Europe's deepening debt crisis has caused borrowing costs for countries to rise, making it more expensive to raise funds and more difficult for them to repay their debts. That toxic combination boosts the odds of a default if access to cheap funds becomes impossible.

For instance, the yield on Italy's 19-year government bond was 7.02% on Wednesday. While that is far below its Nov. 9 intraday high of 7.48%, economists still consider it unsustainable.

Those rates are for borrowers who can get loans. Since May, French banks have lost about $110 billion in short-term dollar lending from money market funds — almost a 50% decline.

Among Wall Street's concerns about Europe are:

•PIIGS. The weakest of the 17 nations using the euro — Portugal, Ireland, Italy, Greece and Spain — issued far too much debt, and investors now question their ability to repay it. A Greek default seems inevitable. "There must be an orderly restructuring and default of Greek debt," says Jamie Stuttard, portfolio manager for Fidelity Investments.

•Solvency. The central banks' move Wednesday made it easier for European banks to get dollar-denominated loans. Now those banks have to shore up their balance sheets and increase capital requirements — fortifying the buffer they have against losses. That could take a long time. Banks will have to sell assets or raise equity to increase their capital.

•Politics. The eurozone has to agree on what to do with its weaker members. "There's no sense in recapitalizing the banks and then having Italy default," Stuttard says.

That's the hard part. Under the current eurozone agreement, each country handles its own spending and taxation.

Countries such as France and Germany, which have relatively healthy ratios of debt to gross domestic product, resent having to bail out weaker eurozone members.

Germany especially takes a hard line against excessive borrowing and against allowing the ECB to intervene to keep down interest rates on the bonds of eurozone countries. The notion of floating eurozone debt, backed by all member countries, is also unpopular in the healthier nations, which assume that they would be left on the hook for paying those bonds.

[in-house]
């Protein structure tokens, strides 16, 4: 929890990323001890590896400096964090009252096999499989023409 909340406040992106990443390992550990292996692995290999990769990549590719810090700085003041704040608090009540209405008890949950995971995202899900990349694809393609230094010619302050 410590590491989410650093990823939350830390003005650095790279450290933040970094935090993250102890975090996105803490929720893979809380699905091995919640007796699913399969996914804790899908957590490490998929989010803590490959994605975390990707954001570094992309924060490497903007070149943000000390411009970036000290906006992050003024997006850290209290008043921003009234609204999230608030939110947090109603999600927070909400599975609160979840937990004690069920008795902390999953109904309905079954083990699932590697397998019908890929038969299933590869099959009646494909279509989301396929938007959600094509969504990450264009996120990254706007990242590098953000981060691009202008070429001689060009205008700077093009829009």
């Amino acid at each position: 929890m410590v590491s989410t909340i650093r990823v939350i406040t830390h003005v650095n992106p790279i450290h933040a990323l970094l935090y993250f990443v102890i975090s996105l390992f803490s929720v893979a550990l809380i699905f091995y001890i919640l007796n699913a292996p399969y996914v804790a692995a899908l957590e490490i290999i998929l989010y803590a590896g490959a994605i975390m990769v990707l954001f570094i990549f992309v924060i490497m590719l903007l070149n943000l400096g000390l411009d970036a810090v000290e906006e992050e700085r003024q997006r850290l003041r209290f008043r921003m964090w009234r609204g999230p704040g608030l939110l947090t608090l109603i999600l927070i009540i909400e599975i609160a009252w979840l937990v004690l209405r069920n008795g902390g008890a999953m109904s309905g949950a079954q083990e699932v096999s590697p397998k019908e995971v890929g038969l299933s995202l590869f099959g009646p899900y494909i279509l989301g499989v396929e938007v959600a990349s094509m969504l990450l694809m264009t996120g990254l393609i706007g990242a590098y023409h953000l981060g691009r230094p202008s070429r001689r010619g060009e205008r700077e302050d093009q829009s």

Pan-European solutions to the crisis have only been partly successful. For example, the European Financial Stability Facility, a bailout fund for troubled eurozone members, aimed to raise 1 trillion euros ($1.3 trillion). It has raised 440 billion ($592 billion) so far.

"The fundamental problem within the eurozone remains the same," says Barry Bosworth, a fiscal and monetary policy expert at the Brookings Institution. "They do not have adequate money in the form of a reserve to be able to ensure the debt of Italy against a run."

"If you look at the coordinated action by the global central banks today, I think the ECB will have to take a more prominent role in the crisis management," said Carsten Brzeski, chief economist at ING financial group in Brussels.

"Right now if you look at the markets, central banks are the only institutions that can restore confidence. Politicians can't. So I think there has to be a bigger role for the ECB in the firefighting."

There are some positive signs. The European Central Bank is indicating it may be ready soon to step up its purchases of eurozone nations' bonds.

The International Monetary Fund, which participated in the bailouts of Greece, Ireland, and Portugal, is preparing to offer more resources, most likely in the form of loans from developing nations.

Few people expect everything to be sorted out in 10 days. But the coordinated move by central banks clearly cheered the financial markets. "It's always good to see global central bank policy coordination," Stuttard says. "We'd love to see more policy coordination in the eurozone."

And as long as Europe makes progress, the world markets will probably remain happy, Motyl says. "They want to see that steps are being taken that will eventually lead to a sounder fiscal policy," he says.